Home > Uncategorized > Part Otto – “Am I the only one here who likes Masaccio?”

Part Otto – “Am I the only one here who likes Masaccio?”

Tuscany means the English, not just the English, but the sort of English person whom one gets sat next to at a dinner party if last year the host caught you behind the conservatory doing something compromising to his wife/daughter/cat, and has waited a full year to be revenged. Every street of every town throngs with fat, furious looking women charging from basilica to basilica, all enjoying an experience of immense self-satisfaction, marred only by these other ghastly English people, none of whom are able to appreciate Tuscany nearly as well. Their husbands follow at a distance of ten paces, morosely photographing things. In the evenings, they sit on verandahs exercising the talent for complaining which hallmarks our island race abroad.

The worst instance of this behaviour was a comment placed in the visitors book at the convent in Piestrana where I stayed, written in the sort of spiky, outsized handwriting that one imagines plagues the offices of the government departments responsible for potholes, street-bunting etc. It also followed a string of very gracious comments in French, German and Italian, and referred to an extremely pleasant facility provided at minimal cost out of the sense of Christian charity of the local religious community. Over an entire A4 page it berated the nuns opposite for not coming over to wash the feet of our hero, ending rather huffily, “WITHOUT CHARITY THERE IS NO LOVE, AND WITHOUT LOVE THERE IS NO GOD”. I see no particular reason why nuns ought to devote their time to washing the feet of impertinent English people, and in the context of the rest of the comments, a rant which failed to demonstrate the slightest trace of thanks or grace made one sigh and wonder why it is the English have to be such shits. Fortunately, the other English language entries were all by Americans describing how they had only walked 5kms when the Lord, or LORD! as they would have it, sent first a pizza restaurant and then a taxi, neither of which they were able to refuse without the possibility of incurring divine displeasure.

Incidentally, I found a copy of the Times the other day and see that the science v. religion debate is in full swing again. Most disappointing was the assertion by the woman debating Dawkins on the inside pages that the pleasant sensation engendered by religion is sufficient reason for her to hold such beliefs. This is entirely wrong – the factual status of an act is not related to the sensation it produces. It is entirely possible to prove the truth not just of religion, but of the Christian faith by reference to the argument from Miracles. The modern church, in its Anglican incarnation at least, appears neither to care for the miraculous, nor to believe in it, likewise fundamental tenants of Christian belief which are required in order to illuminate the way in which the world does work, such as the existence of demons. The argument is, I feel convincing, but I shall set it out in a couple of weeks when I am at home and have time. In the meantime, the Dr Rowan Williams will, no doubt, keep the home fires burning.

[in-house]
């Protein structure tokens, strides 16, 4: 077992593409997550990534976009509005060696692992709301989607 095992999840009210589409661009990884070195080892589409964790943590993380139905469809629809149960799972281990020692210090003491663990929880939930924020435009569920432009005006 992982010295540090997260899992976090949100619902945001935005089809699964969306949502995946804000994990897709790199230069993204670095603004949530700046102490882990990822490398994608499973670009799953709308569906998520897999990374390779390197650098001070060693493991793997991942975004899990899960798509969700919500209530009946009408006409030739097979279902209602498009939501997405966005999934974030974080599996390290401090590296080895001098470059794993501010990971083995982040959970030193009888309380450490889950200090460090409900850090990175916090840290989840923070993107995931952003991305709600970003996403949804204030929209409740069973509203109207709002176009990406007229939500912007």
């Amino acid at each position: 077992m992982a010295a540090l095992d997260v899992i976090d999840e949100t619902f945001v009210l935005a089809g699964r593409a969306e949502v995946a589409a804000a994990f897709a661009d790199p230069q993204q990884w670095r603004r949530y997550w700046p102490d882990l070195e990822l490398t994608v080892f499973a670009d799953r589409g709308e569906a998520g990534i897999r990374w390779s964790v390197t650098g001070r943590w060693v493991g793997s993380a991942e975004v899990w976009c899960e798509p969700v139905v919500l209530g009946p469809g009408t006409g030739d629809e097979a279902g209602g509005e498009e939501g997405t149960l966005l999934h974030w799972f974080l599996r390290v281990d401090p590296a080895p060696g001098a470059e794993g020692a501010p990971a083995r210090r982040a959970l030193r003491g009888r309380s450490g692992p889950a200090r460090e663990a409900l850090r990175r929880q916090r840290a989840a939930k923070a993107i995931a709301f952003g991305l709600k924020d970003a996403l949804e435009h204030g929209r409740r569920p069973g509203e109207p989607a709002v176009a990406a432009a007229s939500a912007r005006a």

This part of Italy has been wonderful. The Cathederal at Siena was an awesomely beautiful building in the truest sense, a place you could not help but observe open mouthed, the hospitality (including feet washing) has been outstanding and the scenery compelling (providing one finds ploughed up fields of mud compelling, otherwise not). Unlike the French and Swiss sections which brought each day a greater natural beauty, the Italian section brings each day something fine crafted by man. Today, I am in Bolsana, visiting the catacombs of St Christina, and viewing the miraculous host from which bleeding was reported in the thirteenth century, thus confirming the doctrine of transubstantiation. A very pleasant stop.

All best to you all, and thanks to those of you following this. Shall write in greater detail when I have more time in Rome. Tx

Advertisements
Categories: Uncategorized
  1. September 7, 2010 at 9:09 pm

    Keep going! Have fun. Listen to Amelia, orange trousers are not good. If you hit Rome in the next two weeks visit Santa Sabina, the Dominicans are in General Chapter, have just elected the 87th successor of St. Dominic – Fr. Bruno Cadore, and in general are in fiesta form. Several of the Oxford community are in residence, including the Prior – and I am sure they would shout you a beer.

    xxx

  2. Harrison
    September 9, 2010 at 11:52 am

    Why are you in Italy, Pascoe? I thought you were heading towards Spain. So why are star date co-ordinates set towards Rome and not Santiago de Compostela? Did you over-imbibe and take the wrong turning at the Alps or have I missed a page/lost the plot?

    Confused of Glasgow XXXX

    PS: Oh it’s lovely Roman in the gloamin’

  3. Jonas Ewe
    September 14, 2010 at 5:48 pm

    Probably too late, but I hope you walked from Monte Mario to Via di Porta Angelica, through the north collonnade into the Piazza San Pietro? Architectural experiences like that can not be bettered. The fatigue of a days walk no doubt contributs to the experience, that may well be religious, whatever that means. Well done and enjoy Rome.

  1. No trackbacks yet.

Leave a Reply

Fill in your details below or click an icon to log in:

WordPress.com Logo

You are commenting using your WordPress.com account. Log Out / Change )

Twitter picture

You are commenting using your Twitter account. Log Out / Change )

Facebook photo

You are commenting using your Facebook account. Log Out / Change )

Google+ photo

You are commenting using your Google+ account. Log Out / Change )

Connecting to %s

%d bloggers like this: